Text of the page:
New Yorker theater goers must see a tour de force performance by Moe Angelos who portrays a young, intellectually and erotically obsessed Susan Sontag — whose first loves were women — in “Sontag: Reborn”
Do not pass go, do not pay $200, but go directly to the New York Theater Workshop and order tickets immediately for “Sontag: Reborn, The Journals and Notebooks of Susan Sontag,” starring Moe Angelos in a tour de force performance of Sontag.
In a one-woman show, Angelos carries off a powerful performance of Sontag — the literary icon and political activist who came to prominence in the 1960′s — as a progeny, precocious, self-absorbed, intellectually obsessed teenager, who atruggles with her erotic attraction to women. “Sontag: Reborn” is based upon an adaption of her notebooks, which were edited by her son David Rieff and published in 2008.
Directed by Marrianne Weems, Angelos’ performance portrays Sontag bursting into young teenage life as an unplugged lesbian, never before so openly portrayed and wonderfully shared in her own words, which are intimate, descriptively erotic, and fundamentally characterized by an intensely aroused libido during her first sexual relationship with “H” in San Francisco in the 1950′s.
Sontag pronounces, acknowledging the forces against homosexuality in America circa 1950: “I desire to write is connected to my own sexuality. I need to identify as a weapon, to match the weapons society has against me.”
As an afficiando of the history of gay life in America, I was enthralled with Sontag’s description of lesbian bar life in San Francisco during the 1950s, which includes period video of drag kings. Absolutely captivating.
Not to be downplayed, is the magnificient staging which is central to the play’s approach of a superimposed iconic Sontag smoking, in black and white video, while reading her notebooks, in which Angelos engages in intermittant repartee throughout the play. It is exquisitely presented.
It is through the older Sontag words and unpolished prose, we see her come to life as a young and magnficiently imperfect prodigy who is obsessed with learning, surrounded with her books and self-absorbed in her attractions to her first loves with women, followed by a very quick 10-day impetuous engagement and marriage to Phillip Rieff with whom she remained for eight years and produced her son.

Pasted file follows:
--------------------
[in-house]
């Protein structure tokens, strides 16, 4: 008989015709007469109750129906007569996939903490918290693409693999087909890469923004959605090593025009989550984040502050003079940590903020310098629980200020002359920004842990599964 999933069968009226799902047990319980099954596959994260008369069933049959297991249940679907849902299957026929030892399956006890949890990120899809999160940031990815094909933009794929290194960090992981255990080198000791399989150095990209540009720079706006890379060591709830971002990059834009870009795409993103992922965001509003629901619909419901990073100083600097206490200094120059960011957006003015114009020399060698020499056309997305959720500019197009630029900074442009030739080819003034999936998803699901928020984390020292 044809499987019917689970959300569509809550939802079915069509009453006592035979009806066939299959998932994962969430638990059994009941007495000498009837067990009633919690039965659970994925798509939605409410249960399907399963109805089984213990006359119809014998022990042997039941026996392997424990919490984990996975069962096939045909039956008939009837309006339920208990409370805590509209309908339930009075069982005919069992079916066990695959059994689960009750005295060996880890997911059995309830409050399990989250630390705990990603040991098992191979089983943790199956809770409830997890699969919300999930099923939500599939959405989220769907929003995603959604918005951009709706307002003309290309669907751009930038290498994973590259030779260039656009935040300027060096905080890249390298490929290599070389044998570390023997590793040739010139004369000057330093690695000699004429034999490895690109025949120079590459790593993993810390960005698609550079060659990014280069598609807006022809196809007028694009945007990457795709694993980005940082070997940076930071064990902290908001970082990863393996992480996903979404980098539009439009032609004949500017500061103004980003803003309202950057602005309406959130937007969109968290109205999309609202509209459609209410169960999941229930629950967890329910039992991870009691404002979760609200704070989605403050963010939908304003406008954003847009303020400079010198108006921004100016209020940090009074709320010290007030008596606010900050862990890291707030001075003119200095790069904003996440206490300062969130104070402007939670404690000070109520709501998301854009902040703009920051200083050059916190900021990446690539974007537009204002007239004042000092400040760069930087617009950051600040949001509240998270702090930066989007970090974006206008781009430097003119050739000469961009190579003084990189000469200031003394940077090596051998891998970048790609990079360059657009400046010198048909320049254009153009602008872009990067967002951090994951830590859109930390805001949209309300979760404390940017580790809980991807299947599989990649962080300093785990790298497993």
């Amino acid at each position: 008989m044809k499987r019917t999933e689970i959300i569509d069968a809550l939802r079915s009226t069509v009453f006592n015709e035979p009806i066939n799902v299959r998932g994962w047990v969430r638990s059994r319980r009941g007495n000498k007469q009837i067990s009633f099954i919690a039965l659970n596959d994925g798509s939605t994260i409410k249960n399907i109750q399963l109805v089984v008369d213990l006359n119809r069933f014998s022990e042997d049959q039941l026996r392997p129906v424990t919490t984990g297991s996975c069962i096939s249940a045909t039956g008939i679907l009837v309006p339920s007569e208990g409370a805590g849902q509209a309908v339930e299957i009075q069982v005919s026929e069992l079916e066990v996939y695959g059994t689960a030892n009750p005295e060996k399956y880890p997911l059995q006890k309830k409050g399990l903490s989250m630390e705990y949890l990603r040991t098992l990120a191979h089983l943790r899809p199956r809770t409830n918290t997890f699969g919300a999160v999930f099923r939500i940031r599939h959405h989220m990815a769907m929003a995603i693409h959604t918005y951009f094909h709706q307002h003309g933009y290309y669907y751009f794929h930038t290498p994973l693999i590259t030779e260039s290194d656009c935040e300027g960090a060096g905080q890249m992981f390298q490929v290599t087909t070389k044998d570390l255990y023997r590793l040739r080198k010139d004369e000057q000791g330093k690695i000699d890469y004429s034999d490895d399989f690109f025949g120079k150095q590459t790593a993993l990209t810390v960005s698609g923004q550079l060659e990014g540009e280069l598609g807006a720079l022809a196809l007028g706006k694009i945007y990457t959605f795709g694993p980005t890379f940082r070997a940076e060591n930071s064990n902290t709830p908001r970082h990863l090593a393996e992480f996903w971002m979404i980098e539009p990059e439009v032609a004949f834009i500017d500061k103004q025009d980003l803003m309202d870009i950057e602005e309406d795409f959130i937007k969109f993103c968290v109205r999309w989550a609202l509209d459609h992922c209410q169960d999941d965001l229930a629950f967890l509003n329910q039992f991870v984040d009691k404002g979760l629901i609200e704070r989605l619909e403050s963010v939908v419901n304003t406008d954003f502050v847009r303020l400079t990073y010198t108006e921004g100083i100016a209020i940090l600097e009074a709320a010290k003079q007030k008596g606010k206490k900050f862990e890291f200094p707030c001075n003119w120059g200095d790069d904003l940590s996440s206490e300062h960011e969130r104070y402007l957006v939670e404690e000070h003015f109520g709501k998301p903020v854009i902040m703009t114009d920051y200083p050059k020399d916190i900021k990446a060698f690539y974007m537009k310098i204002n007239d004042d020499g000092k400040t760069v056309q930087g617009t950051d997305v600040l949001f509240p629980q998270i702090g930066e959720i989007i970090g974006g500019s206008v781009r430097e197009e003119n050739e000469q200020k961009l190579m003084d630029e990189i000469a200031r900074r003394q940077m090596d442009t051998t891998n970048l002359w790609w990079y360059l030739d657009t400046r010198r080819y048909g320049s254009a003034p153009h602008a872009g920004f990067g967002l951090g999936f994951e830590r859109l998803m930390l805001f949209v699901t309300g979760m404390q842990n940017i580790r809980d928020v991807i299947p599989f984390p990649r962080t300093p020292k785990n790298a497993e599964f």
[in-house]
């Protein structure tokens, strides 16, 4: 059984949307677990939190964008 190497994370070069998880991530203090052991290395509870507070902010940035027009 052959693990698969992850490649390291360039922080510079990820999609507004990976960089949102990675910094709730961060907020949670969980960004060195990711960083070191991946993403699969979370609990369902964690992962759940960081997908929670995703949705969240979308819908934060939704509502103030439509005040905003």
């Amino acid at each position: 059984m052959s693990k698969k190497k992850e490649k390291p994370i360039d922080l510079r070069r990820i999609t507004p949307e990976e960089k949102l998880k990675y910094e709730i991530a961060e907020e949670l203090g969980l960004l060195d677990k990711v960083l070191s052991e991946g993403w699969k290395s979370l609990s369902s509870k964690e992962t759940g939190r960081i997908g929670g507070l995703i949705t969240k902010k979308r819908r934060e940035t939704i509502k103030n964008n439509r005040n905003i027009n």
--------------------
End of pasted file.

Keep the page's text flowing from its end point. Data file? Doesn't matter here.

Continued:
Designed by the Builder’s Association, the stage creates an intimacy with Angelos as Sontag, while she urgently writes, superimposed on a scrim over the stage, Sontag’s writings are revealed in her authentic handwriting extracted from the original notebooks.
This multi-media presentation is integral to the play’s powerful presentation of Sontag who is at times frightened of her sexuality and attraction to women, but is fully obsessed with her lover in San Francisco, and again later in Paris when she pursues Maria Irene Fornes, a Cuban-American avant garde playwright, with whom she lives for several years when they return to New York City.
Sontag: Unborn is a short run, ending on June 30. Order your tickets now. It is a must see!
Video courtesy of the New York Theater Workshop.
Photos via Facebook.
Tanya L. Domi is the Deputy Editor of the New Civil Rights Movement. She is also an Adjunct Assistant Professor of International and Public Affairs at Columbia University and teaches human rights in East Central Europe and former Yugoslavia. Prior to teaching at Columbia, Domi was a nationally recognized LGBT civil rights activist who worked for the National Gay and Lesbian Task Force during the campaign to lift the military ban in the early 1990s. Domi has also worked internationally in a dozen countries on issues related to democratic transitional development, including political and media development, human rights and gender issues. She is chair of the board of directors for GetEQUAL. Domi is currently writing a book about the emerging LGBT human rights movement in the Western Balkans.
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